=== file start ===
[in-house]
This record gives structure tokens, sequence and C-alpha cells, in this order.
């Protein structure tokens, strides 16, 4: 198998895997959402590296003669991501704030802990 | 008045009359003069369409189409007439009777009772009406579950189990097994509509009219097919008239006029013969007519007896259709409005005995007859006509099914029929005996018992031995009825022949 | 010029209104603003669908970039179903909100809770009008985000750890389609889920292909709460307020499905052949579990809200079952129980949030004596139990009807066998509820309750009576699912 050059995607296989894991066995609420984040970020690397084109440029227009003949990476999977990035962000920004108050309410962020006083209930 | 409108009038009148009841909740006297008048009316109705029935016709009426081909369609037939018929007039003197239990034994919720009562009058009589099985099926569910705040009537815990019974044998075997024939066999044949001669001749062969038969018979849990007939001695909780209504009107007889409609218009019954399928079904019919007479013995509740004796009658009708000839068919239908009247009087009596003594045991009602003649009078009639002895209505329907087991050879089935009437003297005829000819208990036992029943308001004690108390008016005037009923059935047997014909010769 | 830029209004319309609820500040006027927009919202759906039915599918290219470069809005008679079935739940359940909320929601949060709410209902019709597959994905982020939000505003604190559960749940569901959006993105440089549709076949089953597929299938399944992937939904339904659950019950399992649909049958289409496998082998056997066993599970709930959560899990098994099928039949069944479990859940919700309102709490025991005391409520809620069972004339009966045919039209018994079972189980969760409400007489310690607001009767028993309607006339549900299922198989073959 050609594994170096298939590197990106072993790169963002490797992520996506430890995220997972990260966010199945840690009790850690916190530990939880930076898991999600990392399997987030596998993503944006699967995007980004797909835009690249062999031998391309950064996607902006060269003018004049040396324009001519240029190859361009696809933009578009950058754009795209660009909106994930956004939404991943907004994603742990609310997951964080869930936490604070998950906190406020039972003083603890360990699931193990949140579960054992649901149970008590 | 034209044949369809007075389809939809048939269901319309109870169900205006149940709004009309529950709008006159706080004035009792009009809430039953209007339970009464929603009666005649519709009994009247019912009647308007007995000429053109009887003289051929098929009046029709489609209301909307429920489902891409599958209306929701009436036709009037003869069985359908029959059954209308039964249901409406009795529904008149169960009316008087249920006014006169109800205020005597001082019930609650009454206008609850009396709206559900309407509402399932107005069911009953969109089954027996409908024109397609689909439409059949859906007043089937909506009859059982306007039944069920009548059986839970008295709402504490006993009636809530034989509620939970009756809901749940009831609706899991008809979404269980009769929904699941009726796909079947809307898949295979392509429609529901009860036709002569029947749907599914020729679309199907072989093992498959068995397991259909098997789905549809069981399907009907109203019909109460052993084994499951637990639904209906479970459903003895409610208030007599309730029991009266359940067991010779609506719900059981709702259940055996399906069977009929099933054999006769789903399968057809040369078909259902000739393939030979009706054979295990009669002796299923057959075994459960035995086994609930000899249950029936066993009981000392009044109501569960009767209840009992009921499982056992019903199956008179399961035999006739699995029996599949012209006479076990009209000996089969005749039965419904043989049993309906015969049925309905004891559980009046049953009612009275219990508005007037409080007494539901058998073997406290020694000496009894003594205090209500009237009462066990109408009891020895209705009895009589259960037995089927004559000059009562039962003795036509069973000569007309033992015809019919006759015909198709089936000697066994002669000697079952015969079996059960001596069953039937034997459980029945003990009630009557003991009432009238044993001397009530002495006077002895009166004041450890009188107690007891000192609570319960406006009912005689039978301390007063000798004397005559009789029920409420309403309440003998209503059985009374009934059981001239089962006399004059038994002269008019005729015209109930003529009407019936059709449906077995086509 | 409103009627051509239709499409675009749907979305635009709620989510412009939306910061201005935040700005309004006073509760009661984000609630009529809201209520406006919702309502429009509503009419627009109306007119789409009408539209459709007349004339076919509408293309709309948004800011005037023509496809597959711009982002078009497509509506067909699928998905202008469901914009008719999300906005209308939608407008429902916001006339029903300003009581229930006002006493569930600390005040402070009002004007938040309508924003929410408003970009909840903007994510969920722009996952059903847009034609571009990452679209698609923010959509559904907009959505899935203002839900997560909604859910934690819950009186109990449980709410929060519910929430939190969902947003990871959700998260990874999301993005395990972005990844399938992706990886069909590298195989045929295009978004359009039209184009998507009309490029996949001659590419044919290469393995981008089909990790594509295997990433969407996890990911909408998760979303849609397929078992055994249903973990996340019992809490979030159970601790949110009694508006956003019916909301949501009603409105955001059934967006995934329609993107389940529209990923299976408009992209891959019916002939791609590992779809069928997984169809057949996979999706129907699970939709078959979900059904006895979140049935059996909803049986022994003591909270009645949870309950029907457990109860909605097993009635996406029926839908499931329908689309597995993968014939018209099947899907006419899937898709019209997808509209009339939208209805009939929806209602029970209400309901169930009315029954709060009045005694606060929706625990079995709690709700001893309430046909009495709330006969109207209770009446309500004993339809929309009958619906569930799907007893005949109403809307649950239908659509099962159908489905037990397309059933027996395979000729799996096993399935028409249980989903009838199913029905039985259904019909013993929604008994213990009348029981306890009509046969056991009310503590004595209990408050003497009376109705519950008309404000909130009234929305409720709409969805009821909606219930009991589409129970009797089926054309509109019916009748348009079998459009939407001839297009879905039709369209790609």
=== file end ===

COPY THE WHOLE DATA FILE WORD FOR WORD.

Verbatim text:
[in-house]
This record gives structure tokens, sequence and C-alpha cells, in this order.
């Protein structure tokens, strides 16, 4: 198998895997959402590296003669991501704030802990 | 008045009359003069369409189409007439009777009772009406579950189990097994509509009219097919008239006029013969007519007896259709409005005995007859006509099914029929005996018992031995009825022949 | 010029209104603003669908970039179903909100809770009008985000750890389609889920292909709460307020499905052949579990809200079952129980949030004596139990009807066998509820309750009576699912 050059995607296989894991066995609420984040970020690397084109440029227009003949990476999977990035962000920004108050309410962020006083209930 | 409108009038009148009841909740006297008048009316109705029935016709009426081909369609037939018929007039003197239990034994919720009562009058009589099985099926569910705040009537815990019974044998075997024939066999044949001669001749062969038969018979849990007939001695909780209504009107007889409609218009019954399928079904019919007479013995509740004796009658009708000839068919239908009247009087009596003594045991009602003649009078009639002895209505329907087991050879089935009437003297005829000819208990036992029943308001004690108390008016005037009923059935047997014909010769 | 830029209004319309609820500040006027927009919202759906039915599918290219470069809005008679079935739940359940909320929601949060709410209902019709597959994905982020939000505003604190559960749940569901959006993105440089549709076949089953597929299938399944992937939904339904659950019950399992649909049958289409496998082998056997066993599970709930959560899990098994099928039949069944479990859940919700309102709490025991005391409520809620069972004339009966045919039209018994079972189980969760409400007489310690607001009767028993309607006339549900299922198989073959 050609594994170096298939590197990106072993790169963002490797992520996506430890995220997972990260966010199945840690009790850690916190530990939880930076898991999600990392399997987030596998993503944006699967995007980004797909835009690249062999031998391309950064996607902006060269003018004049040396324009001519240029190859361009696809933009578009950058754009795209660009909106994930956004939404991943907004994603742990609310997951964080869930936490604070998950906190406020039972003083603890360990699931193990949140579960054992649901149970008590 | 034209044949369809007075389809939809048939269901319309109870169900205006149940709004009309529950709008006159706080004035009792009009809430039953209007339970009464929603009666005649519709009994009247019912009647308007007995000429053109009887003289051929098929009046029709489609209301909307429920489902891409599958209306929701009436036709009037003869069985359908029959059954209308039964249901409406009795529904008149169960009316008087249920006014006169109800205020005597001082019930609650009454206008609850009396709206559900309407509402399932107005069911009953969109089954027996409908024109397609689909439409059949859906007043089937909506009859059982306007039944069920009548059986839970008295709402504490006993009636809530034989509620939970009756809901749940009831609706899991008809979404269980009769929904699941009726796909079947809307898949295979392509429609529901009860036709002569029947749907599914020729679309199907072989093992498959068995397991259909098997789905549809069981399907009907109203019909109460052993084994499951637990639904209906479970459903003895409610208030007599309730029991009266359940067991010779609506719900059981709702259940055996399906069977009929099933054999006769789903399968057809040369078909259902000739393939030979009706054979295990009669002796299923057959075994459960035995086994609930000899249950029936066993009981000392009044109501569960009767209840009992009921499982056992019903199956008179399961035999006739699995029996599949012209006479076990009209000996089969005749039965419904043989049993309906015969049925309905004891559980009046049953009612009275219990508005007037409080007494539901058998073997406290020694000496009894003594205090209500009237009462066990109408009891020895209705009895009589259960037995089927004559000059009562039962003795036509069973000569007309033992015809019919006759015909198709089936000697066994002669000697079952015969079996059960001596069953039937034997459980029945003990009630009557003991009432009238044993001397009530002495006077002895009166004041450890009188107690007891000192609570319960406006009912005689039978301390007063000798004397005559009789029920409420309403309440003998209503059985009374009934059981001239089962006399004059038994002269008019005729015209109930003529009407019936059709449906077995086509 | 409103009627051509239709499409675009749907979305635009709620989510412009939306910061201005935040700005309004006073509760009661984000609630009529809201209520406006919702309502429009509503009419627009109306007119789409009408539209459709007349004339076919509408293309709309948004800011005037023509496809597959711009982002078009497509509506067909699928998905202008469901914009008719999300906005209308939608407008429902916001006339029903300003009581229930006002006493569930600390005040402070009002004007938040309508924003929410408003970009909840903007994510969920722009996952059903847009034609571009990452679209698609923010959509559904907009959505899935203002839900997560909604859910934690819950009186109990449980709410929060519910929430939190969902947003990871959700998260990874999301993005395990972005990844399938992706990886069909590298195989045929295009978004359009039209184009998507009309490029996949001659590419044919290469393995981008089909990790594509295997990433969407996890990911909408998760979303849609397929078992055994249903973990996340019992809490979030159970601790949110009694508006956003019916909301949501009603409105955001059934967006995934329609993107389940529209990923299976408009992209891959019916002939791609590992779809069928997984169809057949996979999706129907699970939709078959979900059904006895979140049935059996909803049986022994003591909270009645949870309950029907457990109860909605097993009635996406029926839908499931329908689309597995993968014939018209099947899907006419899937898709019209997808509209009339939208209805009939929806209602029970209400309901169930009315029954709060009045005694606060929706625990079995709690709700001893309430046909009495709330006969109207209770009446309500004993339809929309009958619906569930799907007893005949109403809307649950239908659509099962159908489905037990397309059933027996395979000729799996096993399935028409249980989903009838199913029905039985259904019909013993929604008994213990009348029981306890009509046969056991009310503590004595209990408050003497009376109705519950008309404000909130009234929305409720709409969805009821909606219930009991589409129970009797089926054309509109019916009748348009079998459009939407001839297009879905039709369209790609």